The Weaponization of Anti-Racism

I Know Your Are But What Am I

In 2019 everyone is a racist and no one is

✎  WAYNE K. SPEAR | JULY 16, 2019 • Politics

THE BELIEF THAT human characteristics, abilities, and worth are determined by the colour of skin is useful wherever societies are organized along tribal lines. A nation founded upon genocide and slavery will be a nation with a very bad conscience—unless a justification for these can be invented. If one category of human being can be said to be beneath another, whether as a matter of natural law or of divine will, then the myriad inequities established by organized human effort can be treated as a mere expression of nature.

In other words racial classification systems are the product of human barbarities and not the source of them. A man will sleep better at night if he is able to convince himself that the people he enslaves and murders are not as fully human as he is, incapable as they are of thinking and feeling as he himself does. The English for example already ruled over a great many foreign peoples when the faux science of human racial differences developed. Social Darwinism came to America in the late 1800s, after the institution of slavery and the mass murder of Indigenous peoples. The utility of racial conceptions is reflexive, for these conceptions affirm that whatever the supposed injustices or inequalities, some categories of people are by their nature lords and masters of others.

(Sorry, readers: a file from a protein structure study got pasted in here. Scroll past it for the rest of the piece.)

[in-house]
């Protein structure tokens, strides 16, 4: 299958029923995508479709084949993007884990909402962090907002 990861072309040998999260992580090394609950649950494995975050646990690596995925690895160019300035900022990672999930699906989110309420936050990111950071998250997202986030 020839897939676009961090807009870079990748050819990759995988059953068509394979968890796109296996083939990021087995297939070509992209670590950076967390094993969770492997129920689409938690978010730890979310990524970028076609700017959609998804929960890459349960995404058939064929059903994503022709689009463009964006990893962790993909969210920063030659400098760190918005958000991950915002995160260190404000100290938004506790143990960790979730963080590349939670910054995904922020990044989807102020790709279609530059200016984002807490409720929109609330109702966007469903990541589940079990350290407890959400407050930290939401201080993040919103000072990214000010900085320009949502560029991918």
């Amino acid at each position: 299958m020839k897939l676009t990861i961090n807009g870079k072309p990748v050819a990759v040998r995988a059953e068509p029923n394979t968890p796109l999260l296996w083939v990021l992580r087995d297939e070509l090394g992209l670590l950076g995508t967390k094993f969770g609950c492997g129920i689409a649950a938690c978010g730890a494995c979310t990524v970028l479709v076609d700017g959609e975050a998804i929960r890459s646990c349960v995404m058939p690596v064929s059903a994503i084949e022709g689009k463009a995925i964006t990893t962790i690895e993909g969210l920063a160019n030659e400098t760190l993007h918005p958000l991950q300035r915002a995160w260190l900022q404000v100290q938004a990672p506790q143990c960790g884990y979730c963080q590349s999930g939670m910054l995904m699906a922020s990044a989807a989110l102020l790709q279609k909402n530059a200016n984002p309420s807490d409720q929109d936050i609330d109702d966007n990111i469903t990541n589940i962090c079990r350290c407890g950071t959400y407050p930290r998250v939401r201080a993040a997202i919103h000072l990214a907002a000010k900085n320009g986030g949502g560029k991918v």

Because this way of thinking about the world regards human beings in the broadest of terms, as groups, it tends toward systemic outcomes. A mass of unique persons must be treated as individuals, especially where character is concerned, but a group whose human characteristics are thought to be shared by virtue of the colour of their skin may be safely organized and managed en masse. This is done most efficiently by means of a systemic approach, which is to say through law and custom and the general dissemination of ideas and beliefs and habits required to maintain the dominance of one group over another. Once a group of persons has been reduced to a common denominator, it is no matter to erect and maintain a system that manages their supposed characteristics, and indeed such a thing will be deemed fitting and even necessary.

The term for apprehending the human world by way of skin colour and other physical characteristics is racism. Once a society has been thoroughly organized according to the logic of racial conceptions, the machinery runs itself almost beyond the notice of its beneficiaries. In a thousand small and subliminal ways these beneficiaries will absorb the habits and outlook of their ancestors and compatriots. Having read only the books written by their forebears, they will know as a matter of course that their ancestors were noble and benevolent. The material and ideological derivation of their outlook will be hidden from view, like the making of sausage, and for similar reasons. For the doctrines of racial human characteristics and racial supremacy to survive, the illusion must be maintained that no such doctrines exist, or exist only as matter of nature and not of human exploitation.